The three works that comprise this programme by Harrison Birtwistle, date from a very important period of transition in the composer's career. Verses for Ensemble for five woodwind, five brass and three percussion instruments was written in 1969 and is by far one of Birtwistle's most radical works. It is in this piece that the composer, for the first time, put forth the idea of having musicians move during performance to accommodate the musical development founded on the alternation, juxtaposition and repetition of small blocks of material.
In contrast to "Verses", "The Fields of Sorrow" for two sopranos, chorus and 16 players is a wondrously beautiful setting of a Latin text by Decimus Ausonius (c310-395). The work is markedly mellow in mood and unfolds in a broad, slowly progressing processional way resembling a funeral cortege.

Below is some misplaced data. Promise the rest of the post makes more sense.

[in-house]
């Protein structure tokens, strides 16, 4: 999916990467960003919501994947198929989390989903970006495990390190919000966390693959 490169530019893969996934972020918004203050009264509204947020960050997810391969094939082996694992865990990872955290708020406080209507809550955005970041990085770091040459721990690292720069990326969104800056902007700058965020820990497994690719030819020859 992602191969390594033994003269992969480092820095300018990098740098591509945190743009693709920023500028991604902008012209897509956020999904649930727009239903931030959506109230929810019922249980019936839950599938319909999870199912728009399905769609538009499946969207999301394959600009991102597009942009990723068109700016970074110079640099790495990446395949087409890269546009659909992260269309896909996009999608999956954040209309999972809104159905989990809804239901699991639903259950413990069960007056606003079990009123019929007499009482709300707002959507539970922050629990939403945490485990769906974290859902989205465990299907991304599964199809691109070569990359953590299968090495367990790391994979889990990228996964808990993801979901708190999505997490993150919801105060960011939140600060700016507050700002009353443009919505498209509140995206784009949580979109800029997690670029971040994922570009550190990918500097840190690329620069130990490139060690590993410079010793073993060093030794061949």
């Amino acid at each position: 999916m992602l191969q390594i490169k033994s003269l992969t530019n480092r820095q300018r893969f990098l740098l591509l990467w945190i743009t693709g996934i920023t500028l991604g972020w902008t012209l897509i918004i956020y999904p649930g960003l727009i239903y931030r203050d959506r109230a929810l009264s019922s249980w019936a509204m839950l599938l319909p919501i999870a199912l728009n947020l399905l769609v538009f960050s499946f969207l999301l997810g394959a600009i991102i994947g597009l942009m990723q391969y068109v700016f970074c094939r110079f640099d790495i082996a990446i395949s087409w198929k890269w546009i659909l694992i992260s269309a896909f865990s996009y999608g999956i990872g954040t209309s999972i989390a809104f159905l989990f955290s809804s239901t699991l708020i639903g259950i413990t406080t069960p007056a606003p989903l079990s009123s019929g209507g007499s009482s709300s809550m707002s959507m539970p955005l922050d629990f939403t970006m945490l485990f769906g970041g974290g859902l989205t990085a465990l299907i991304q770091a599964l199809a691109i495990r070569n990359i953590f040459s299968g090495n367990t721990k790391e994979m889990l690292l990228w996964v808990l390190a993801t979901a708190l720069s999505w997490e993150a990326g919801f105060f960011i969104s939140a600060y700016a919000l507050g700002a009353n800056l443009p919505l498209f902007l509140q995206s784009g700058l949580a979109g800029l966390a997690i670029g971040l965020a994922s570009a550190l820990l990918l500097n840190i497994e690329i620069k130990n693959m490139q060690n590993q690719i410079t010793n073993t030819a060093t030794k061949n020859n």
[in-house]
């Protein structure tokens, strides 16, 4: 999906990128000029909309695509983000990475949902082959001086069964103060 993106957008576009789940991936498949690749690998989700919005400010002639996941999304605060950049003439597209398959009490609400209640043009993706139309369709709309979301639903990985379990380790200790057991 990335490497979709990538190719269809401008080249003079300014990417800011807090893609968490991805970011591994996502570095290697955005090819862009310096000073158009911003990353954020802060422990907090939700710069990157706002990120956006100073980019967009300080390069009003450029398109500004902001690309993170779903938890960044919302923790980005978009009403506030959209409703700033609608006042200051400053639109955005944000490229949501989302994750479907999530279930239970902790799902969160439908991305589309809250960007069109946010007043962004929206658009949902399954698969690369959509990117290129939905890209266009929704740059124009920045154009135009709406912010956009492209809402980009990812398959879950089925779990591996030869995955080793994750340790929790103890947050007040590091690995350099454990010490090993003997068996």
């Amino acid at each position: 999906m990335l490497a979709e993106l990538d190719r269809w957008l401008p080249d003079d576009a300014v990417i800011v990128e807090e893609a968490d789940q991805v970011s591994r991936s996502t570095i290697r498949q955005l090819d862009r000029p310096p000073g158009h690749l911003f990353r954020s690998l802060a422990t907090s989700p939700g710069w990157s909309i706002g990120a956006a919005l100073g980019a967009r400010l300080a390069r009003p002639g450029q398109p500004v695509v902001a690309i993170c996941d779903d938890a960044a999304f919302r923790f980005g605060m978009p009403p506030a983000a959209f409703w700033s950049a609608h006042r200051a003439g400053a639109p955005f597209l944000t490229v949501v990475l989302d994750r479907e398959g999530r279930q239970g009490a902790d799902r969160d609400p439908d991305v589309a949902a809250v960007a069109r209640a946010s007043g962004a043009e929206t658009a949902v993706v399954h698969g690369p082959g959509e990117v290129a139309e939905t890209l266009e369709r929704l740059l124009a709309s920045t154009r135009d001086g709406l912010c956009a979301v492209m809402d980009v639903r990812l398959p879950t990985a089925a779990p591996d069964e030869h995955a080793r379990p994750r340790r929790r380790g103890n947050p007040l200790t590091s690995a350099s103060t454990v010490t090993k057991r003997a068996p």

The 1970 cantata "Nenia" uses instruments such as the prepared piano and bass clarinets to create a rather original timbre which also includes a soprano part. The recordings are classics of their time, both Atherton and Hacker very attuned to the difficult music on offer. This is an excellent tribute to one of the greater geniuses of the late 20th century.
Copyright © 2008 by Gerald Fenech